Ben Houchen, the Teesside mayor who was re-elected with a “whopping” 73% of the vote last week, has imagination, verve, and vision, says Will Hutton in The Observer. His “do it if it works” approach spans nationalising the local airport and creating the “deregulatory free-for-all” Teesside Freeport. He’s also getting on board with the green industrial revolution by setting up a plant to make wind turbines and backing a hydrogen transport hub. The result? A “self-reinforcing virtuous circle” of jobs and investment.
Voters “like what they see” – as does Boris Johnson, who has backed Houchen’s projects “to the hilt”. That’s the reason 750 Treasury jobs are being moved to Darlington rather than Leeds, the obvious northern centre. Labour will find it hard to paint Houchen as a “same old Tory”. Indeed, “Houchenism is a threat to Thatcherites, Blairites and Corbynites alike. It could even win 73% of the vote across Britain.”
Liz Cheney and the sins of her father
Liz Cheney, daughter of George W Bush’s vice president, has been removed from a Republican leadership post for criticising Donald Trump. But let’s acknowledge who “created the template for Trump’s Big Lie”, says Maureen Dowd in The New York Times: her father. “Because of 9/11, Dick Cheney thought he could suspend the constitution, attack nations pre-emptively and trample civil liberties in the name of the war on terror.” Liz was cheering from the sidelines all the way. Now the Trumpists rule the Republican roost, the “Bush-Cheney crowd” have inexplicably become “guardians of America’s moral authority. Complete with bloated TV and book contracts.”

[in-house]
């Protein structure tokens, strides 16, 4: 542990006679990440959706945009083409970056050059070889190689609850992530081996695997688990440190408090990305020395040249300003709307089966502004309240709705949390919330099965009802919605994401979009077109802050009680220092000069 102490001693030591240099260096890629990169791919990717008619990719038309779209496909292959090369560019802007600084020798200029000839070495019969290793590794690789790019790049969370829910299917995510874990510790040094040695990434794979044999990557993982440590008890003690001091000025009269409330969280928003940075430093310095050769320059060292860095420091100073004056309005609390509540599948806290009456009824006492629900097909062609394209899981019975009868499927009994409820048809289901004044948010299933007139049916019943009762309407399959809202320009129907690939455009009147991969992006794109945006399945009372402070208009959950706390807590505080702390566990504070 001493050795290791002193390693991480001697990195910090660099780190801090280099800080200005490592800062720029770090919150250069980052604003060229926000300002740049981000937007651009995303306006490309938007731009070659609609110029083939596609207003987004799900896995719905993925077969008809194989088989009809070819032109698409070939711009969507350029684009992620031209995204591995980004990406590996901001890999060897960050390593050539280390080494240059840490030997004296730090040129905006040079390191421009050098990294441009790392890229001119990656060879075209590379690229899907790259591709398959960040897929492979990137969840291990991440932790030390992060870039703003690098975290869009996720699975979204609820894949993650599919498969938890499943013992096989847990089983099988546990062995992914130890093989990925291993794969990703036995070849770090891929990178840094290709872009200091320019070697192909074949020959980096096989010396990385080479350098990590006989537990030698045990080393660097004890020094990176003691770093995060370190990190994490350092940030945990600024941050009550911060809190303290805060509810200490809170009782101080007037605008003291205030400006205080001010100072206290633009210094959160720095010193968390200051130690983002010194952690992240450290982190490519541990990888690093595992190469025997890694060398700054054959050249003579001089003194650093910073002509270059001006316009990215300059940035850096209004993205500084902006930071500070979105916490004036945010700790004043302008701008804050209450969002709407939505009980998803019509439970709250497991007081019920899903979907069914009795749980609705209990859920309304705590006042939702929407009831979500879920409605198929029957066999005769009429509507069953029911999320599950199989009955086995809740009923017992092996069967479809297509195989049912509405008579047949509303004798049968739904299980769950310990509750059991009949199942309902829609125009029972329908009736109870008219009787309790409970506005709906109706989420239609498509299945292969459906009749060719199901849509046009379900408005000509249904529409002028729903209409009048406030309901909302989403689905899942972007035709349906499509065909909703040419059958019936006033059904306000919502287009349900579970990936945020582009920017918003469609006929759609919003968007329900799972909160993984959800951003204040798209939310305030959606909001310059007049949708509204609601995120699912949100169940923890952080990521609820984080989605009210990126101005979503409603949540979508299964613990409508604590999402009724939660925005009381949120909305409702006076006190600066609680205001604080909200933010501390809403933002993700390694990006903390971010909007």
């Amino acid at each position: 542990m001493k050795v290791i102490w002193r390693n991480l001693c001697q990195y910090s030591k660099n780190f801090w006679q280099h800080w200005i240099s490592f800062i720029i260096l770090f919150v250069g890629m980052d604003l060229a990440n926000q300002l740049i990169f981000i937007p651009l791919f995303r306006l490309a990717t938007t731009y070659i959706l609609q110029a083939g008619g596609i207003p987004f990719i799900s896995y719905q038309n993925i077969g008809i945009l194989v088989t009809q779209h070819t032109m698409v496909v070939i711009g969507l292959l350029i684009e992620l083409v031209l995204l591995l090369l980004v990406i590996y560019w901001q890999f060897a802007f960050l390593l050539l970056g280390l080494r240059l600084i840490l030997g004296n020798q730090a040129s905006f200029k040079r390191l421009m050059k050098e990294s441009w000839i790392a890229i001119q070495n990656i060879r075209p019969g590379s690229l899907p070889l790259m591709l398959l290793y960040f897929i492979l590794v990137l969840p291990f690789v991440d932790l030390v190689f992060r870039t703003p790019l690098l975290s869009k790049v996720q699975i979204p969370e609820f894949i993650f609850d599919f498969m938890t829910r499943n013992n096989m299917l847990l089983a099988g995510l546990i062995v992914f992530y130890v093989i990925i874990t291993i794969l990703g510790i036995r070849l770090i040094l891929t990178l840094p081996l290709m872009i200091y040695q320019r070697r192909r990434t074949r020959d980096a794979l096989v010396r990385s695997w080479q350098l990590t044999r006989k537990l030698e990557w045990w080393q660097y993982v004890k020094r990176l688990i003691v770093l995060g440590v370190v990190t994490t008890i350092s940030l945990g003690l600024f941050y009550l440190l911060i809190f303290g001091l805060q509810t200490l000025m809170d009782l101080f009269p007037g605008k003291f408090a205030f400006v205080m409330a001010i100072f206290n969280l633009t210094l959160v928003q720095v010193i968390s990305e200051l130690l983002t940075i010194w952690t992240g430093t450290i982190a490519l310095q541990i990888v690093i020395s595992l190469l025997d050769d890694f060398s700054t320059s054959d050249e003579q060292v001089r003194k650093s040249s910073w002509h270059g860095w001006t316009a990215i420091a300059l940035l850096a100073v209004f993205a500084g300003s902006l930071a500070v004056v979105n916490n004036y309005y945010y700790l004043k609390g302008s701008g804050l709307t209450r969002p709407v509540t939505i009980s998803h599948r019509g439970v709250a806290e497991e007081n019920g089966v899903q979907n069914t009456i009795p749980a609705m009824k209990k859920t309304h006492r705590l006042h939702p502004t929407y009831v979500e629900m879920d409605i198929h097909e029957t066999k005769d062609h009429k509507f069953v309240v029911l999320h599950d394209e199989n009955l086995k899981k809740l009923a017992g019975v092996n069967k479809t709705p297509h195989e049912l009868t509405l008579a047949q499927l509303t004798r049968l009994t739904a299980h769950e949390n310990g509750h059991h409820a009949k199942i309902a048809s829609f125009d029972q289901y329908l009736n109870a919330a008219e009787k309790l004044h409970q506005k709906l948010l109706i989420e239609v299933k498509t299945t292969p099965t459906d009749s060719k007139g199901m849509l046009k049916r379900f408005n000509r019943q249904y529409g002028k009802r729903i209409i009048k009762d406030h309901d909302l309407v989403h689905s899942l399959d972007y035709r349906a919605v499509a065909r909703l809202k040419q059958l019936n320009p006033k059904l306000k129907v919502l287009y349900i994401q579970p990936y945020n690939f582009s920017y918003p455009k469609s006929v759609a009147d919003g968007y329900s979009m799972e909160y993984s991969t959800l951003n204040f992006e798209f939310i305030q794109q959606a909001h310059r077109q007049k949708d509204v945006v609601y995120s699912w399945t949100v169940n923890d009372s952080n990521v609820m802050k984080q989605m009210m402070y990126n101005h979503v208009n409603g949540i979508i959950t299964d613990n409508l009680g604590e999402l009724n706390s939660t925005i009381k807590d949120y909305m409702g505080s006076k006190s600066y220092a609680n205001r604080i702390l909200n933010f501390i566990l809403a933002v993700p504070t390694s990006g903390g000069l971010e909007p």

Boris swerved a Keir and present danger
Clement Attlee was a “very visible part” of the wartime government, serving as deputy PM in charge of domestic affairs while Winston Churchill focused on beating Hitler. Attlee proceeded to use that profile to trounce Churchill in the 1945 general election, says Matthew d’Ancona in Tortoise. Boris Johnson was savvier: he rebuffed Keir Starmer’s attempts to join him and fight Covid in a bipartisan way. “There was never going to be any sharing of the limelight – and it paid off,” a shadow cabinet minister says.